Courthouse News reports
BOSTON (CN) — In a pair of test cases for how much control local governments can have over the burgeoning marijuana industry, the Massachusetts high court handed two victories Monday to a pot shop owner who has been fighting neighbors and a town for the right to operate a for-profit weed business.
With marijuana now completely legal in 17 states and medical marijuana permitted in 19 others, the question of how far local regulation can go is becoming a hot topic nationwide.
The Massachusetts cases turned on how to interpret specific language in state laws, but the larger picture is that the court wants to embrace the state’s 2016 referendum completely legalizing pot and brush aside attempts by municipalities to use picky rules to restrict access, said Jason Talerman of Mead, Talerman & Costa in Millis, Massachusetts, the winning attorney in both cases.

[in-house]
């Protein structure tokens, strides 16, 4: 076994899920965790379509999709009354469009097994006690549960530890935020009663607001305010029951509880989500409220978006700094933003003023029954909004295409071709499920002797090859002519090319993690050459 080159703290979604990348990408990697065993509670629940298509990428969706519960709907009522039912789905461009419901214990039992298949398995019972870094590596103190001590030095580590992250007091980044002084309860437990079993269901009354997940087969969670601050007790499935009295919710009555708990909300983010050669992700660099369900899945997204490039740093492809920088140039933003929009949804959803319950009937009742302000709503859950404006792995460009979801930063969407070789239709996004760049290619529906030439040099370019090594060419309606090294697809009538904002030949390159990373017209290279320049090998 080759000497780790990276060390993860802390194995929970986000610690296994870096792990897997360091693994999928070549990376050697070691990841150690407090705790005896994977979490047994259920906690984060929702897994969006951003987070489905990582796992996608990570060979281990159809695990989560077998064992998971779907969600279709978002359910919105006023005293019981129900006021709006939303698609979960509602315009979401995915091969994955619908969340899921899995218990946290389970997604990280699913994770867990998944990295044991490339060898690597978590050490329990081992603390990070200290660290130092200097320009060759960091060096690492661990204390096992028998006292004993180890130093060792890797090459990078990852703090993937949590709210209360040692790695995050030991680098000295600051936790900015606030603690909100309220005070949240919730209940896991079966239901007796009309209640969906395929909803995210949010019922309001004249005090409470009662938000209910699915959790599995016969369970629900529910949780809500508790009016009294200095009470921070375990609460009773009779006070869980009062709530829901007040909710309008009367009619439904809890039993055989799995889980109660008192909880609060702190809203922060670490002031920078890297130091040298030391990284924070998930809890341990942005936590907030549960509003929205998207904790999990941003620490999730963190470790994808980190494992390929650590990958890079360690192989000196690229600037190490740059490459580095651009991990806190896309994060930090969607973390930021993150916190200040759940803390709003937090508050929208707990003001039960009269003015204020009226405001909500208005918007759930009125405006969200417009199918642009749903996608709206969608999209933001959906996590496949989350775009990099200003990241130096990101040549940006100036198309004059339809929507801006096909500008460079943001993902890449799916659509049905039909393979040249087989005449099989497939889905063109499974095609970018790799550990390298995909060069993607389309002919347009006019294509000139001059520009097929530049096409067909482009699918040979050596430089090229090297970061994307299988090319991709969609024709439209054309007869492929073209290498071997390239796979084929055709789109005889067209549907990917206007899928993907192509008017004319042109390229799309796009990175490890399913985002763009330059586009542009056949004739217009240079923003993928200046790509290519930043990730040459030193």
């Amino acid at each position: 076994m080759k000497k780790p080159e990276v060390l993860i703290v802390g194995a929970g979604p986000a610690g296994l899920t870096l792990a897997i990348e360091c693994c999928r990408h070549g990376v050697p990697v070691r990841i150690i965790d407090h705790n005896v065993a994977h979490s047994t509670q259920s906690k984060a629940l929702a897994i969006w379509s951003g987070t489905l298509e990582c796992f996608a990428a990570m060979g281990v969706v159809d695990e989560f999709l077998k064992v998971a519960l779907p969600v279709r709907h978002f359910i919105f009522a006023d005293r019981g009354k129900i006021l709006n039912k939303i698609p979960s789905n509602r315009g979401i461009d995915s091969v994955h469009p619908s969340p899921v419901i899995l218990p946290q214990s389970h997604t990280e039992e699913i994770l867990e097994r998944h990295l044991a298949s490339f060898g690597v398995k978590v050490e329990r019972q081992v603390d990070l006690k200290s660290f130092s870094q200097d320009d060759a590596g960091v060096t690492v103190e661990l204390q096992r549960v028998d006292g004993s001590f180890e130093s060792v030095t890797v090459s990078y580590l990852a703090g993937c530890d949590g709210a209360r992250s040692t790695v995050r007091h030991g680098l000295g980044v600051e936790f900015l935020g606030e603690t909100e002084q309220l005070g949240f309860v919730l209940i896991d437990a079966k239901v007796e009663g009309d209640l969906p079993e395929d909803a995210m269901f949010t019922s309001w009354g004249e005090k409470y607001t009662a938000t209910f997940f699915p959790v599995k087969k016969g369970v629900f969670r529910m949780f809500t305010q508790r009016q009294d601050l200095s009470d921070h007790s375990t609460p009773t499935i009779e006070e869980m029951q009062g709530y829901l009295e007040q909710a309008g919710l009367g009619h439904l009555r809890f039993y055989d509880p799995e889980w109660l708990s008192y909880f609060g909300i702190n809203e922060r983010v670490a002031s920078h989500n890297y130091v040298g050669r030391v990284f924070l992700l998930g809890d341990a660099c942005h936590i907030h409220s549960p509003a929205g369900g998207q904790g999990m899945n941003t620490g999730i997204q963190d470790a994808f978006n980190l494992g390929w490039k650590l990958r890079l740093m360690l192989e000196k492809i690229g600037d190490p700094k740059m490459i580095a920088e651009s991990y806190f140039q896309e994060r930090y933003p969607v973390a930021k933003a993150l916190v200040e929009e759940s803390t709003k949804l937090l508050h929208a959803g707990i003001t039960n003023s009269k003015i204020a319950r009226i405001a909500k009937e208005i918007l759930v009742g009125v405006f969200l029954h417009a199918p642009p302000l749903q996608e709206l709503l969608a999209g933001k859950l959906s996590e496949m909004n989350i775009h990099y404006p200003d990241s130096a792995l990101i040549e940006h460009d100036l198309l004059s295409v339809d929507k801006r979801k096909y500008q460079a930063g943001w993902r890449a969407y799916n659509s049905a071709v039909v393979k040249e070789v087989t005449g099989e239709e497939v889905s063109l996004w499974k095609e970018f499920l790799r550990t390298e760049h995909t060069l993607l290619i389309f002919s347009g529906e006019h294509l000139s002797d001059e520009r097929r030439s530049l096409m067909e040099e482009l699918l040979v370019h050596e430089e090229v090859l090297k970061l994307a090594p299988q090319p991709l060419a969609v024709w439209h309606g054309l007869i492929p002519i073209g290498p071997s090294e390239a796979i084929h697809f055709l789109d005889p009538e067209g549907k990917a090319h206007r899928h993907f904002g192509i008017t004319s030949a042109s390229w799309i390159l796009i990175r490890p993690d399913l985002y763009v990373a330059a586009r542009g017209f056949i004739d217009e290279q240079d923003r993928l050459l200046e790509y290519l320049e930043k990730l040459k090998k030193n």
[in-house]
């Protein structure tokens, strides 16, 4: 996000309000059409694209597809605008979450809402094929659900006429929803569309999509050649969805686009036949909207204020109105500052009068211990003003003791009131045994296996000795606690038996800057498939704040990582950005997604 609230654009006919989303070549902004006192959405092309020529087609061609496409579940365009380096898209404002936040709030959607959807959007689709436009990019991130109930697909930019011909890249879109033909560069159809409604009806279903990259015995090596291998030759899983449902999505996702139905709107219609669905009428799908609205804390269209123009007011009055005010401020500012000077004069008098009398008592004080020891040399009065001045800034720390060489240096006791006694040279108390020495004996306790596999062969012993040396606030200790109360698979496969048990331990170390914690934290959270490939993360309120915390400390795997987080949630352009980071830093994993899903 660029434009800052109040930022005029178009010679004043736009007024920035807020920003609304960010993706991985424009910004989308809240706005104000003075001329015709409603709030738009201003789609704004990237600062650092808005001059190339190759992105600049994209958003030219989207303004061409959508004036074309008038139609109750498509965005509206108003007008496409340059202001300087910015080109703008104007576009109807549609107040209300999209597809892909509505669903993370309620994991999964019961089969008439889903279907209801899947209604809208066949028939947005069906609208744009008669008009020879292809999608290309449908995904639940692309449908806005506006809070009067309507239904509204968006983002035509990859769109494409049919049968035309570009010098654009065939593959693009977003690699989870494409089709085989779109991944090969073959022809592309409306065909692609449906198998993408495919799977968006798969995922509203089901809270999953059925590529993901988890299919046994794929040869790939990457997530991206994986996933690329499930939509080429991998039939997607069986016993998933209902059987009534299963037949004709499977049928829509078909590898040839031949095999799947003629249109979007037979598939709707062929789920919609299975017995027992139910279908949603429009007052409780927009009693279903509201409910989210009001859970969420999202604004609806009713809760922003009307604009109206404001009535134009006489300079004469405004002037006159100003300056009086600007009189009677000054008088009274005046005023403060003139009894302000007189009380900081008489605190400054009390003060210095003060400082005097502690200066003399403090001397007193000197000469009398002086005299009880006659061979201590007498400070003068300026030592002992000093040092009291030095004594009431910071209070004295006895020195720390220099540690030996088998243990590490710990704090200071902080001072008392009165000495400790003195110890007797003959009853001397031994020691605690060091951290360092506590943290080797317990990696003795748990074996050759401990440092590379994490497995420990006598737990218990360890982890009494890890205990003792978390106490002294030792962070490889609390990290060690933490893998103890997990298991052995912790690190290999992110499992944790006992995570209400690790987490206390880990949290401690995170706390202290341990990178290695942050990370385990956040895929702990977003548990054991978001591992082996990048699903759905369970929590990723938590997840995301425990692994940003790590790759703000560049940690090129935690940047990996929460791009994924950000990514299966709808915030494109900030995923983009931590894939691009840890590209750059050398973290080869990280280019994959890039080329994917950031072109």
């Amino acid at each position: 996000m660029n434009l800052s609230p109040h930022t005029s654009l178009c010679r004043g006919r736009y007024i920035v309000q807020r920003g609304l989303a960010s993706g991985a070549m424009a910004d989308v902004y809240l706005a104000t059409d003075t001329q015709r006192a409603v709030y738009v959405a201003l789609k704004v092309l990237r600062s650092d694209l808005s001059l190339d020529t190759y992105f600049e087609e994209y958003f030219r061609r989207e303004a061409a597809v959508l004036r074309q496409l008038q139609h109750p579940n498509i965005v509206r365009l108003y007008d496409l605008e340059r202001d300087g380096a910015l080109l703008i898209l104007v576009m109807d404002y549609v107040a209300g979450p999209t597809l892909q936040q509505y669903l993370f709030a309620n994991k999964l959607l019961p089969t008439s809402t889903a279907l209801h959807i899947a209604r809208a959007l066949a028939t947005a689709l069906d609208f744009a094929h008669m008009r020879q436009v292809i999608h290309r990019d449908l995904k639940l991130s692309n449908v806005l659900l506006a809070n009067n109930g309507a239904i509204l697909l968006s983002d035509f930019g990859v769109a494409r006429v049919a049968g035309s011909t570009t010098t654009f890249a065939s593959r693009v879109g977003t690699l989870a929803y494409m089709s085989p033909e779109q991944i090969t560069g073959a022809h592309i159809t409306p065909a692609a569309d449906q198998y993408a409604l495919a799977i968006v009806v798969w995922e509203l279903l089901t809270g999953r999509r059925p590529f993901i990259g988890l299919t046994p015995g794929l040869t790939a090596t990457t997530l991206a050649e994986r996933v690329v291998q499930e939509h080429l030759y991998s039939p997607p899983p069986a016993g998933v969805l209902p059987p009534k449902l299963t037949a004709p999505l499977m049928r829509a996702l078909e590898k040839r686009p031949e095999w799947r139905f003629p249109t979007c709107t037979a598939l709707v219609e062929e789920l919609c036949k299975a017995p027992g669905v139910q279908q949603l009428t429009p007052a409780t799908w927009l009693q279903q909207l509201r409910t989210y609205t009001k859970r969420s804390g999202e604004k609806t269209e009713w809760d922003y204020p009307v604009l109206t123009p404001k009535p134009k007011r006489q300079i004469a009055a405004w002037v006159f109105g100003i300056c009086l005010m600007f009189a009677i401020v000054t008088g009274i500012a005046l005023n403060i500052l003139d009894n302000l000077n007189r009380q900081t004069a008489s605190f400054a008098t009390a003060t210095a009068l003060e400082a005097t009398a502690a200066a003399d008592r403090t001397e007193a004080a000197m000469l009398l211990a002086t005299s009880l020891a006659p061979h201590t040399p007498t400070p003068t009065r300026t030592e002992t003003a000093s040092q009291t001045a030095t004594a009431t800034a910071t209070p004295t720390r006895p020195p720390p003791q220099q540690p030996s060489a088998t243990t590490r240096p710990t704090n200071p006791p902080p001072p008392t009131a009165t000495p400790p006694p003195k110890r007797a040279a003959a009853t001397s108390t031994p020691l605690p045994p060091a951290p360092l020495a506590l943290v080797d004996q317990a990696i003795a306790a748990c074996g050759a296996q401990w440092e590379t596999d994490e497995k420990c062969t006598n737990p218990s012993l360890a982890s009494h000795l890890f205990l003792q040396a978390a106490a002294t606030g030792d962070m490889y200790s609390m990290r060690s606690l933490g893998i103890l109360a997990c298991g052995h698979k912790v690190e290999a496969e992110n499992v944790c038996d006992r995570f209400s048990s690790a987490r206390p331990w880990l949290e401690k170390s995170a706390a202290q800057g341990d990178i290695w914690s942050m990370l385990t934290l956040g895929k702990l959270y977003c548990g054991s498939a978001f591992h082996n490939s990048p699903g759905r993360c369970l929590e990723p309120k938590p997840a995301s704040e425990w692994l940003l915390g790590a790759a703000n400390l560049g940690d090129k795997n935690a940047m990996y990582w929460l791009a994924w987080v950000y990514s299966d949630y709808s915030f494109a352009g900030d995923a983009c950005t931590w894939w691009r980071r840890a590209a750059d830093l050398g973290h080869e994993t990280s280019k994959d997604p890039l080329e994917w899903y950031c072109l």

“The mood has changed” since 2017 when these cases were filed, he said. Back then, “there was a sense that the sky was falling” among a lot of conservatives, but today, even in the state’s more conservative communities, pot sales “have become kind of a nothingburger.”
Talerman points to Uxbridge, “a middle-of-the-road working-class community” that has enthusiastically embraced pot sales as a way to bring in jobs and revenue. In Millis, a town of only 7,800 people, marijuana contributes $2 million annually to the community, the attorney said.